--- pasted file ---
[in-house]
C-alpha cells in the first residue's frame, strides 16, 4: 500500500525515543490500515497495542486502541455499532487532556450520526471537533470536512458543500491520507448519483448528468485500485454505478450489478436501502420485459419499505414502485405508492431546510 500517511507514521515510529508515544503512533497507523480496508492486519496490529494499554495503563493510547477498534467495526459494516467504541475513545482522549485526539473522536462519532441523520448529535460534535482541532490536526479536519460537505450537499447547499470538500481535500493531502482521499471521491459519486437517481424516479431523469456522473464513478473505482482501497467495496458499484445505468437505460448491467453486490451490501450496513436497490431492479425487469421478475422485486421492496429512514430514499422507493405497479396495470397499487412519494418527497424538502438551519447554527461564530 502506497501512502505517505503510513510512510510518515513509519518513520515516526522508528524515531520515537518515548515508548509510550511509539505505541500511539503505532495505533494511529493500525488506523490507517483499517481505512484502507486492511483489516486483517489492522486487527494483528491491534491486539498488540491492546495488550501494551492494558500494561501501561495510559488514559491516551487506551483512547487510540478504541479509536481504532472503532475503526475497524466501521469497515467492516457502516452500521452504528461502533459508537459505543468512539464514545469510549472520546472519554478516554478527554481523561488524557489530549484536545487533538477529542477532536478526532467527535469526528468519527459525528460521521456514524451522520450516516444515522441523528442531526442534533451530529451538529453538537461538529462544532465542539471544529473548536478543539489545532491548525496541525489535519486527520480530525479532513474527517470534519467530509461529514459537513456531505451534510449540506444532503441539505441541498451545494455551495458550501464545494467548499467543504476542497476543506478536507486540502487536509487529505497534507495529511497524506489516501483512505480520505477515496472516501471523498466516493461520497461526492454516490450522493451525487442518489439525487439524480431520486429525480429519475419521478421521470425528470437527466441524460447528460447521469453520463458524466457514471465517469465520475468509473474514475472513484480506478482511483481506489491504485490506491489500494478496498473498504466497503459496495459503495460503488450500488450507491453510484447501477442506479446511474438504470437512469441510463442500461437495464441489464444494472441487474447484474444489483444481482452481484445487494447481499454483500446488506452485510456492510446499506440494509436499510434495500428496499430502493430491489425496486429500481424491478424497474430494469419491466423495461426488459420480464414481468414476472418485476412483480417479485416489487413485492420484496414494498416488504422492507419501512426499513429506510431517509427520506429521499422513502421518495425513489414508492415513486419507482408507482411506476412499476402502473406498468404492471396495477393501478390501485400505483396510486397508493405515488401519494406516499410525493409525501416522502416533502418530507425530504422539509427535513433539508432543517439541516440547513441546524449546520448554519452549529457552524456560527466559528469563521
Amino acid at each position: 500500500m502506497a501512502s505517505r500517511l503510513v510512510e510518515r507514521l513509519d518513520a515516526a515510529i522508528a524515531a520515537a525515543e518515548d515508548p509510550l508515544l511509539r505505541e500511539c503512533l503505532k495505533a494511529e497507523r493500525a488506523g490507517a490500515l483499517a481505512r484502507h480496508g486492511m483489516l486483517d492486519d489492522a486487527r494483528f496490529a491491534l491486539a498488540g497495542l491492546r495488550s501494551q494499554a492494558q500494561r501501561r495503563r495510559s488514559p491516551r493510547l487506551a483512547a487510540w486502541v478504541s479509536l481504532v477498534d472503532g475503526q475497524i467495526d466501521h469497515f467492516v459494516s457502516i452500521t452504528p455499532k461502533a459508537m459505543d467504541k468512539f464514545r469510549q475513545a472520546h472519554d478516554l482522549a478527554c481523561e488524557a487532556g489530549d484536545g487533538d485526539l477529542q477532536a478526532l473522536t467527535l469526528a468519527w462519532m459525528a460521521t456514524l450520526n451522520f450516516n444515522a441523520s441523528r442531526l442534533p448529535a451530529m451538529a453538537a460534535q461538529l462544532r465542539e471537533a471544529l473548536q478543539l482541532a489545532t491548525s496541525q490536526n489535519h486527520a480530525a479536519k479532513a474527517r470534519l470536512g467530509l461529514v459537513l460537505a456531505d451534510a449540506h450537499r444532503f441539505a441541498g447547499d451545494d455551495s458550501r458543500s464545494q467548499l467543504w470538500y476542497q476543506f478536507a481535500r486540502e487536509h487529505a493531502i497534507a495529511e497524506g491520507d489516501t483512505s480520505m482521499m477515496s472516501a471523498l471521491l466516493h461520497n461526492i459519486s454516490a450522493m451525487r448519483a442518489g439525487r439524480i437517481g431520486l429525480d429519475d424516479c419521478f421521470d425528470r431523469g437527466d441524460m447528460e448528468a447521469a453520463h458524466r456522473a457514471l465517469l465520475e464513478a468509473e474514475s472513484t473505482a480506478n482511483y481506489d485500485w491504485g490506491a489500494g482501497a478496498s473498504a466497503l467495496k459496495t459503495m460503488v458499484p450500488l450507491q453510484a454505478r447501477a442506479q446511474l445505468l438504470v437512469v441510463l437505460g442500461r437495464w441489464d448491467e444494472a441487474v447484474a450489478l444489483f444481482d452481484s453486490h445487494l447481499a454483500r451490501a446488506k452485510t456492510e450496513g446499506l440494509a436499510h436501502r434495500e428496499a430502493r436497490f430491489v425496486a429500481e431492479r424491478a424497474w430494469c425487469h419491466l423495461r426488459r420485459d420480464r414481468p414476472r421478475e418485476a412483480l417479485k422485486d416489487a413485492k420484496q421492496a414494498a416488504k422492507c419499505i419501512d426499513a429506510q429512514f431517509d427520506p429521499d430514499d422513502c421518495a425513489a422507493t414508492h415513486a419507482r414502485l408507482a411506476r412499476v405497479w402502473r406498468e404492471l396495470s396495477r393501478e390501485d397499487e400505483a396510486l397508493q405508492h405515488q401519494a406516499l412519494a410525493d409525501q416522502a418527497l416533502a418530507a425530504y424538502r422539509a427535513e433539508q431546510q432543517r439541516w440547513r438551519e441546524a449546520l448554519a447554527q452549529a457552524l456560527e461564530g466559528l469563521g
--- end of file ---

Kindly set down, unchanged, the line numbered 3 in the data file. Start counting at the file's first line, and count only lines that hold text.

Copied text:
Amino acid at each position: 500500500m502506497a501512502s505517505r500517511l503510513v510512510e510518515r507514521l513509519d518513520a515516526a515510529i522508528a524515531a520515537a525515543e518515548d515508548p509510550l508515544l511509539r505505541e500511539c503512533l503505532k495505533a494511529e497507523r493500525a488506523g490507517a490500515l483499517a481505512r484502507h480496508g486492511m483489516l486483517d492486519d489492522a486487527r494483528f496490529a491491534l491486539a498488540g497495542l491492546r495488550s501494551q494499554a492494558q500494561r501501561r495503563r495510559s488514559p491516551r493510547l487506551a483512547a487510540w486502541v478504541s479509536l481504532v477498534d472503532g475503526q475497524i467495526d466501521h469497515f467492516v459494516s457502516i452500521t452504528p455499532k461502533a459508537m459505543d467504541k468512539f464514545r469510549q475513545a472520546h472519554d478516554l482522549a478527554c481523561e488524557a487532556g489530549d484536545g487533538d485526539l477529542q477532536a478526532l473522536t467527535l469526528a468519527w462519532m459525528a460521521t456514524l450520526n451522520f450516516n444515522a441523520s441523528r442531526l442534533p448529535a451530529m451538529a453538537a460534535q461538529l462544532r465542539e471537533a471544529l473548536q478543539l482541532a489545532t491548525s496541525q490536526n489535519h486527520a480530525a479536519k479532513a474527517r470534519l470536512g467530509l461529514v459537513l460537505a456531505d451534510a449540506h450537499r444532503f441539505a441541498g447547499d451545494d455551495s458550501r458543500s464545494q467548499l467543504w470538500y476542497q476543506f478536507a481535500r486540502e487536509h487529505a493531502i497534507a495529511e497524506g491520507d489516501t483512505s480520505m482521499m477515496s472516501a471523498l471521491l466516493h461520497n461526492i459519486s454516490a450522493m451525487r448519483a442518489g439525487r439524480i437517481g431520486l429525480d429519475d424516479c419521478f421521470d425528470r431523469g437527466d441524460m447528460e448528468a447521469a453520463h458524466r456522473a457514471l465517469l465520475e464513478a468509473e474514475s472513484t473505482a480506478n482511483y481506489d485500485w491504485g490506491a489500494g482501497a478496498s473498504a466497503l467495496k459496495t459503495m460503488v458499484p450500488l450507491q453510484a454505478r447501477a442506479q446511474l445505468l438504470v437512469v441510463l437505460g442500461r437495464w441489464d448491467e444494472a441487474v447484474a450489478l444489483f444481482d452481484s453486490h445487494l447481499a454483500r451490501a446488506k452485510t456492510e450496513g446499506l440494509a436499510h436501502r434495500e428496499a430502493r436497490f430491489v425496486a429500481e431492479r424491478a424497474w430494469c425487469h419491466l423495461r426488459r420485459d420480464r414481468p414476472r421478475e418485476a412483480l417479485k422485486d416489487a413485492k420484496q421492496a414494498a416488504k422492507c419499505i419501512d426499513a429506510q429512514f431517509d427520506p429521499d430514499d422513502c421518495a425513489a422507493t414508492h415513486a419507482r414502485l408507482a411506476r412499476v405497479w402502473r406498468e404492471l396495470s396495477r393501478e390501485d397499487e400505483a396510486l397508493q405508492h405515488q401519494a406516499l412519494a410525493d409525501q416522502a418527497l416533502a418530507a425530504y424538502r422539509a427535513e433539508q431546510q432543517r439541516w440547513r438551519e441546524a449546520l448554519a447554527q452549529a457552524l456560527e461564530g466559528l469563521g